Many of the clinic volunteers are members of the 15 local Adventist churches in Idaho’s Treasure Valley. Cheryl Wiley of the Meridian church, for example, was part of the security team.

‘People need to know what’s on the inside and not judge from what’s on the outside.’

“I mostly helped with outside crowd control and explained to the people what their options would be once they got inside the building,” Wiley says. “One woman I talked with had a broken front tooth and hadn’t been able to go for job interviews because she felt she didn’t look good. But she came out smiling and showed me her repaired tooth. She was beaming as she told me, ‘Now I can go for a job interview.’”

Making Life Changes

Ed and Luana Harlan of the Nampa church assisted as lifestyle coaches. Those who felt the need of making lifestyle changes could talk with a coach, who would help them select one achievable goal. Some wanted to quit smoking, lose weight, eat more healthfully, or exercise more. But one man Luana talked with said his problem was anger.

“He told me he had been raised in a religious home but that he had strayed away,” Luana says. “ ‘I don’t feel comfortable going to church,’ he told me. ‘People think I’m scary looking.’ He was a big guy and had a lot of tattoos and his ears were stretched out with little plugs in them,” Luana explained. “But he said, ‘People need to know what’s on the inside and not judge from what’s on the outside.’ So I talked with him a while and then took him to talk to a pastor—and he gave me a big hug! He spent quite a while with the pastor.”

Ed spoke with about 50 people in the two days he and his wife volunteered at the clinic, but one family, he says, stood out.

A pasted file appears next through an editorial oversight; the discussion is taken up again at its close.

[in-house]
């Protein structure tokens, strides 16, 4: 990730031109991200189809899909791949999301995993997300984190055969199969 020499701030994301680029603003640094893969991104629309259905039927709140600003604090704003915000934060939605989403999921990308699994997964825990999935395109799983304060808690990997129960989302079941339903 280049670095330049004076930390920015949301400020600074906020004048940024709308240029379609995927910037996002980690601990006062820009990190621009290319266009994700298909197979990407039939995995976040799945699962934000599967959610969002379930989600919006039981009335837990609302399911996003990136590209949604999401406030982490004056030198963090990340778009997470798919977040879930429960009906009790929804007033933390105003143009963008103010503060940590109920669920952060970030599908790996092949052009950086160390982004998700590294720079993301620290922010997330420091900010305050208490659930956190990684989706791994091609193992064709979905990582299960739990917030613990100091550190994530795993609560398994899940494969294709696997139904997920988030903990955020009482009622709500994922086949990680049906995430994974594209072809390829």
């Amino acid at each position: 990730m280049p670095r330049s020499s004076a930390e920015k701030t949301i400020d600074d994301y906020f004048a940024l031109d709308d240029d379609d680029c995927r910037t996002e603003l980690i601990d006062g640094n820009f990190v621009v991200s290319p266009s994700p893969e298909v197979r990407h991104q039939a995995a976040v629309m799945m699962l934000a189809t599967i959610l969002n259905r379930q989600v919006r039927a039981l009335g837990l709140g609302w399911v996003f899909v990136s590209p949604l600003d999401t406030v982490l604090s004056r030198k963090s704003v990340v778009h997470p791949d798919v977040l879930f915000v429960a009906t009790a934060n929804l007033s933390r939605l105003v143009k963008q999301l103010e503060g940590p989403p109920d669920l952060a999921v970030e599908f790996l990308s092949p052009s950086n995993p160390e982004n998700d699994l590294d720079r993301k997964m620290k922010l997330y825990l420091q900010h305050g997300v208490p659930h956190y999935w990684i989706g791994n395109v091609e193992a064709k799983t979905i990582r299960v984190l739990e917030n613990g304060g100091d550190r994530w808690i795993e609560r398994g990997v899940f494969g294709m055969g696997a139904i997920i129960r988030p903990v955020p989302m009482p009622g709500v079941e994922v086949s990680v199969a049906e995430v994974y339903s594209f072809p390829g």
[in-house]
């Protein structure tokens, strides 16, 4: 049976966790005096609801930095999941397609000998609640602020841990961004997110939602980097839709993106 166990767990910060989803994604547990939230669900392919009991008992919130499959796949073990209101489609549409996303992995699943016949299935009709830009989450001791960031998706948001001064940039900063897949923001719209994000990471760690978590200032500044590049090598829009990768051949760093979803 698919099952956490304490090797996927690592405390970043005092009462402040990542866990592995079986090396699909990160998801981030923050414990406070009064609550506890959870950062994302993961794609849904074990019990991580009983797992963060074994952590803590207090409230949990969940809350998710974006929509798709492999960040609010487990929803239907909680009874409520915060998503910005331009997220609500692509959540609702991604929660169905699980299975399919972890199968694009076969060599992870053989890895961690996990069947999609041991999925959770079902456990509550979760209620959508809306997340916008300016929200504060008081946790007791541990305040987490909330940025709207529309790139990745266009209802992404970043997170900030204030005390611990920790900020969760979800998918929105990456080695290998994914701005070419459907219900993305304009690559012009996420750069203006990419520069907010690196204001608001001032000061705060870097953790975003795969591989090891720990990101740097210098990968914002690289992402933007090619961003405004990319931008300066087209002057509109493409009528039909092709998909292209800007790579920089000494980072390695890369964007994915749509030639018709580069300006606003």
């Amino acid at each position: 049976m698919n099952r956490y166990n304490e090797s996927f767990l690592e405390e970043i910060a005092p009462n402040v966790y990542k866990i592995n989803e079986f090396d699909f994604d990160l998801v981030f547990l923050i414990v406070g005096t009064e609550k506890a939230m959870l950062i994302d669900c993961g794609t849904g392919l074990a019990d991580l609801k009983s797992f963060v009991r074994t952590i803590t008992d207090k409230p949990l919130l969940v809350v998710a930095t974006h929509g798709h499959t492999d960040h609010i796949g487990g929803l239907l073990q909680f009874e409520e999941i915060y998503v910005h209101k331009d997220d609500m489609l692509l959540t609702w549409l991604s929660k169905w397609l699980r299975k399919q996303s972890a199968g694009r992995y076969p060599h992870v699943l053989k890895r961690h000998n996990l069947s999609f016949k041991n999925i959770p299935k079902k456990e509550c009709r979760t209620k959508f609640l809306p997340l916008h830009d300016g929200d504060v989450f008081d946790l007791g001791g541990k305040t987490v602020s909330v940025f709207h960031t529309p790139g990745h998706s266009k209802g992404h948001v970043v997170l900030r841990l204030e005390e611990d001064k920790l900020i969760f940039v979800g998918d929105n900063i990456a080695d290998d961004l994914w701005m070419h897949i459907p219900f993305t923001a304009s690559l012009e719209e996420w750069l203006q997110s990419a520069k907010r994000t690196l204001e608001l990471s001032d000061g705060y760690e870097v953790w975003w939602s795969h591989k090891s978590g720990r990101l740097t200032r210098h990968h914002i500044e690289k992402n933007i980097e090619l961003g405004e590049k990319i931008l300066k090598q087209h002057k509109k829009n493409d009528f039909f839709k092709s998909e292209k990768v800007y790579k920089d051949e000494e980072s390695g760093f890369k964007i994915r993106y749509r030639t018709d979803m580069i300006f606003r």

“Near the end of the day a family came through that wanted to talk to a pastor, so I took them over to meet one of the volunteer chaplains,” Ed says. “The pastor talked with them for a long time, and then I escorted them to the door because most of the other people had already left. As the father walked out he handed me a tin of chewing tobacco and asked me to dispose of it for him. He obviously was serious about wanting to make a change.”

About 20 pastors volunteered to serve as chaplains to talk and pray with those looking for emotional and spiritual support, and take-away resources were also provided.

“We put together packets for the people that included Steps to Christ, Vibrant Life, and flyers advertising follow-up programs that are being held at local Adventist churches,” says Karen Hamilton, AMEN’s spiritual care coordinator. “The churches are doing programs such as concerts, diabetes and depression seminars, and cooking schools.”

Hamilton puts in lots of miles for her job since she is there for all of AMEN’s 25 to 30 events held annually throughout the country.

“It’s a lot of travel, but it’s fun,” she says. “There is a tremendous number of people who really appreciate what’s going on, and we’re just grateful and excited to be able to help.

To learn more about AMEN, go to

Sandra Blackmer is an assistant editor of Adventist Review.